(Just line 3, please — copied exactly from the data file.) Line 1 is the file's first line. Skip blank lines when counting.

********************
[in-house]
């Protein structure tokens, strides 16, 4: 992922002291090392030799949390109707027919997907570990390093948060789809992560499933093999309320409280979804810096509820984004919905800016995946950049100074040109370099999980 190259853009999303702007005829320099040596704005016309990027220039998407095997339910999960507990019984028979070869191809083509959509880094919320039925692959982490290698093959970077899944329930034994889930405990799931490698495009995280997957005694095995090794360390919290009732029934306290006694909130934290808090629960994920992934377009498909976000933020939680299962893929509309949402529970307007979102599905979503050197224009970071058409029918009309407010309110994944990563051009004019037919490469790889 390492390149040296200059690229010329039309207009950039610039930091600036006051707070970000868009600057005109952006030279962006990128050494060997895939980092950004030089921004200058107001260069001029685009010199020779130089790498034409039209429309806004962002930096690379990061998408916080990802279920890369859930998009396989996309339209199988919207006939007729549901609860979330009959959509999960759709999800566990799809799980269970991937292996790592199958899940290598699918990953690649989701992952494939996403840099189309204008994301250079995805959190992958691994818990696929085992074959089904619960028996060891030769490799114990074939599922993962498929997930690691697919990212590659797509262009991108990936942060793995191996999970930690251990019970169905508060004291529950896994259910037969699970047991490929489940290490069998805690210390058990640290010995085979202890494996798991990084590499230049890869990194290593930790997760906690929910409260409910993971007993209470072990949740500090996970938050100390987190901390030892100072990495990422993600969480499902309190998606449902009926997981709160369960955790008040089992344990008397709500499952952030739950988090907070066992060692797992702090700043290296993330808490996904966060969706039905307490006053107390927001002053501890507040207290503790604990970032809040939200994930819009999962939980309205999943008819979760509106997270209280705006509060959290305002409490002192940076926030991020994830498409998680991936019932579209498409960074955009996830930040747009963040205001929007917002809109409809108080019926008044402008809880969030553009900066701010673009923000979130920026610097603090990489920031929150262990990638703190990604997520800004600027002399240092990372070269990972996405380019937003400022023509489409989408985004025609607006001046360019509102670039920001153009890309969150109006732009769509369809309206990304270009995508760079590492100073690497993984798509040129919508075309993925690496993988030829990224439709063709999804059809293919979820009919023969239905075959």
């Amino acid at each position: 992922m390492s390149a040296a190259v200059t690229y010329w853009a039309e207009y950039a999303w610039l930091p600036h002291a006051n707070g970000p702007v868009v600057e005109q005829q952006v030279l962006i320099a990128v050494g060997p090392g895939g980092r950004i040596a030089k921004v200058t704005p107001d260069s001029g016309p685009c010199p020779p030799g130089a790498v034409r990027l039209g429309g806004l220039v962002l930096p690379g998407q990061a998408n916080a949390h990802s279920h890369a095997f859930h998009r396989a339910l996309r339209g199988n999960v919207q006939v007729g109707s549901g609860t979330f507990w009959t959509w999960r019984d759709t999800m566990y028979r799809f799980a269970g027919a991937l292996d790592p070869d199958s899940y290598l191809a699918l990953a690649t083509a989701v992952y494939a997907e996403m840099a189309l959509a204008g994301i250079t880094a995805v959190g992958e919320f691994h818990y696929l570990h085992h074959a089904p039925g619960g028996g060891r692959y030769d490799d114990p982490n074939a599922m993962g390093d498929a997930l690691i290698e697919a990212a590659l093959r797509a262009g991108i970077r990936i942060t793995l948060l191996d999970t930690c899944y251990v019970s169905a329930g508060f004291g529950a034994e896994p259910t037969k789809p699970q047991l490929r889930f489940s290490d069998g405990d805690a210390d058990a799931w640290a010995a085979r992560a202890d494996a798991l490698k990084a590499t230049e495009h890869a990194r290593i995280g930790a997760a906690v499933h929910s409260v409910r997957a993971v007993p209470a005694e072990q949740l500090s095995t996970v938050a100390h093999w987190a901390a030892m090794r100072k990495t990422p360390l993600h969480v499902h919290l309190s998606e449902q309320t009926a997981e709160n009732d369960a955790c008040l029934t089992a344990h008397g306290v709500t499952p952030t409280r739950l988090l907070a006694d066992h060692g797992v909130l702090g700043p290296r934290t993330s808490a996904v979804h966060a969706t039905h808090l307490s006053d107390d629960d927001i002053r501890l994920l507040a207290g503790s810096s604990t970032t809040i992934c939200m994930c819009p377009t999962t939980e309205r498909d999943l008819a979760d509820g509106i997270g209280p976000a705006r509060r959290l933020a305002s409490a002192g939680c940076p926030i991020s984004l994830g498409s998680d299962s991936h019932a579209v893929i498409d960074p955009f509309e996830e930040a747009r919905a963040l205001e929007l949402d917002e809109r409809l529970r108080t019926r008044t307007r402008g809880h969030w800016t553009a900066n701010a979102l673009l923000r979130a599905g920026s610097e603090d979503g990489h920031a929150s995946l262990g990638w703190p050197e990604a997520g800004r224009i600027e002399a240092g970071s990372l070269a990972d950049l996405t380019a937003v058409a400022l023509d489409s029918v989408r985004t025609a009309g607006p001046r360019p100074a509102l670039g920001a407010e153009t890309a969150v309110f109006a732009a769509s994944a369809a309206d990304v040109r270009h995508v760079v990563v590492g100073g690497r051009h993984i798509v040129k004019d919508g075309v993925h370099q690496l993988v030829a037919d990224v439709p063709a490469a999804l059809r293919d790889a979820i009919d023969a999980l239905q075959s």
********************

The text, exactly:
């Amino acid at each position: 992922m390492s390149a040296a190259v200059t690229y010329w853009a039309e207009y950039a999303w610039l930091p600036h002291a006051n707070g970000p702007v868009v600057e005109q005829q952006v030279l962006i320099a990128v050494g060997p090392g895939g980092r950004i040596a030089k921004v200058t704005p107001d260069s001029g016309p685009c010199p020779p030799g130089a790498v034409r990027l039209g429309g806004l220039v962002l930096p690379g998407q990061a998408n916080a949390h990802s279920h890369a095997f859930h998009r396989a339910l996309r339209g199988n999960v919207q006939v007729g109707s549901g609860t979330f507990w009959t959509w999960r019984d759709t999800m566990y028979r799809f799980a269970g027919a991937l292996d790592p070869d199958s899940y290598l191809a699918l990953a690649t083509a989701v992952y494939a997907e996403m840099a189309l959509a204008g994301i250079t880094a995805v959190g992958e919320f691994h818990y696929l570990h085992h074959a089904p039925g619960g028996g060891r692959y030769d490799d114990p982490n074939a599922m993962g390093d498929a997930l690691i290698e697919a990212a590659l093959r797509a262009g991108i970077r990936i942060t793995l948060l191996d999970t930690c899944y251990v019970s169905a329930g508060f004291g529950a034994e896994p259910t037969k789809p699970q047991l490929r889930f489940s290490d069998g405990d805690a210390d058990a799931w640290a010995a085979r992560a202890d494996a798991l490698k990084a590499t230049e495009h890869a990194r290593i995280g930790a997760a906690v499933h929910s409260v409910r997957a993971v007993p209470a005694e072990q949740l500090s095995t996970v938050a100390h093999w987190a901390a030892m090794r100072k990495t990422p360390l993600h969480v499902h919290l309190s998606e449902q309320t009926a997981e709160n009732d369960a955790c008040l029934t089992a344990h008397g306290v709500t499952p952030t409280r739950l988090l907070a006694d066992h060692g797992v909130l702090g700043p290296r934290t993330s808490a996904v979804h966060a969706t039905h808090l307490s006053d107390d629960d927001i002053r501890l994920l507040a207290g503790s810096s604990t970032t809040i992934c939200m994930c819009p377009t999962t939980e309205r498909d999943l008819a979760d509820g509106i997270g209280p976000a705006r509060r959290l933020a305002s409490a002192g939680c940076p926030i991020s984004l994830g498409s998680d299962s991936h019932a579209v893929i498409d960074p955009f509309e996830e930040a747009r919905a963040l205001e929007l949402d917002e809109r409809l529970r108080t019926r008044t307007r402008g809880h969030w800016t553009a900066n701010a979102l673009l923000r979130a599905g920026s610097e603090d979503g990489h920031a929150s995946l262990g990638w703190p050197e990604a997520g800004r224009i600027e002399a240092g970071s990372l070269a990972d950049l996405t380019a937003v058409a400022l023509d489409s029918v989408r985004t025609a009309g607006p001046r360019p100074a509102l670039g920001a407010e153009t890309a969150v309110f109006a732009a769509s994944a369809a309206d990304v040109r270009h995508v760079v990563v590492g100073g690497r051009h993984i798509v040129k004019d919508g075309v993925h370099q690496l993988v030829a037919d990224v439709p063709a490469a999804l059809r293919d790889a979820i009919d023969a999980l239905q075959s």